Kearns makes three, three-point shots, the Generals shoot ahead for the win

The W&L men’s basketball team showed their grit in their game against EMU when they won with 0.4 seconds left

Tanner Smith

The Washington and Lee men’s basketball team was down by 85¬– 83 with six seconds to go in the 4th quarter against Eastern Mennonite University. But, Devin Kearns, ’19, shared a belief that they would prevail.

With six seconds on the clock, Kearns got the ball, turned to avoid a defender, and threw up a three point shot with 0.4 seconds left. The shot did not go in. The Generals, who are 8–10 on the season, still had a chance because Kearns was fouled on the play.

Kearns is a 74.1 percent free throw shooter on the season. According to Head Coach Adam Hutchinson, Kearns “never gets rattled and never gets too high or too low.” Kearns lived up to his coach’s praise by sinking all three free throws. Kearns knew while he was on the free throw line that he had the full support of his teammates.

“I was confident,” Kearns said. “It means a lot when, after [games], your teammates tell you that they weren’t worried at all and I knew that since they trusted me I had to just relax and make them.”

Kearns’s feeling of being supported was not just a confidence- building act from his teammates, as Hutchinson saw that confidence from Captain Andy Kleinlein, ’17, while Kearns was shooting the free throws.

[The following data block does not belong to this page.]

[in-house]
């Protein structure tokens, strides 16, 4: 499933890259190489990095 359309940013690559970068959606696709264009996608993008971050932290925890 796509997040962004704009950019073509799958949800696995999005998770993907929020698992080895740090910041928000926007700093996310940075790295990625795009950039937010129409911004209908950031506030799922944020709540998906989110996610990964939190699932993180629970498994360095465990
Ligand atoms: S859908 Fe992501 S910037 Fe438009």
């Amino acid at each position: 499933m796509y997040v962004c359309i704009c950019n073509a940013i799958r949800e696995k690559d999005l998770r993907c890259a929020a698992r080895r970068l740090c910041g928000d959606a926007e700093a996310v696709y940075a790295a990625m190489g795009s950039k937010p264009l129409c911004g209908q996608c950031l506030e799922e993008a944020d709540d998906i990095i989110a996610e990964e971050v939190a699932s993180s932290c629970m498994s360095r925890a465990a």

“Andy turned and looked at me and smiled after the first free throw,” Hutchinson said. “[He] also turned to the bench and gave all of the guys a look. After [Kearns’s] second free throw, Andy high-fived me so I guess everyone knew he was getting the third one.”

Kearns was happy in the moment after he made his third shot, but he knew that he had to delay his celebration for 0.4 seconds.

“After the shots, I just thought to run back [on defense],” Kearns said, “because so often a team makes a shot toward the end of the clock and celebrates too early while the other team throws up a Hail Mary shot to win the game.”

That focus on running back on defense was an attribute that Hutchinson thinks turned the game around.

“The turning point in the game was when Roy McMillan, ’19, committed a turnover and Eastern Mennonite had a fast break attempt,” Hutchinson said. “There was nobody back there and it would have been easy for Roy to give up on the play. He ran the guy down and blocked his shot.”

Kleinlein played a non-trivial role in creating the seminal moment at the free-throw line for Kearns, as he scored 35 points in the game, including eight straight points that turned the game from a 73¬–70 deficit to a 78–73 lead with 3:10 left on the clock. Kleinlein, who currently holds the W&L record for highest three-point percentage at 45.2 percent for his career, found a different way to score in this game.

“Early in the game we were yelling at him ‘Shoot it, shoot it,’ wanting him to take jump shots, but he kept on driving.” Hutchinson said. “We were asking ‘Why isn’t he just shooting it?’ But he scored 35 points, so he obviously saw something that we didn’t.”

The Generals will take the court next on Feb. 1 against Shenandoah.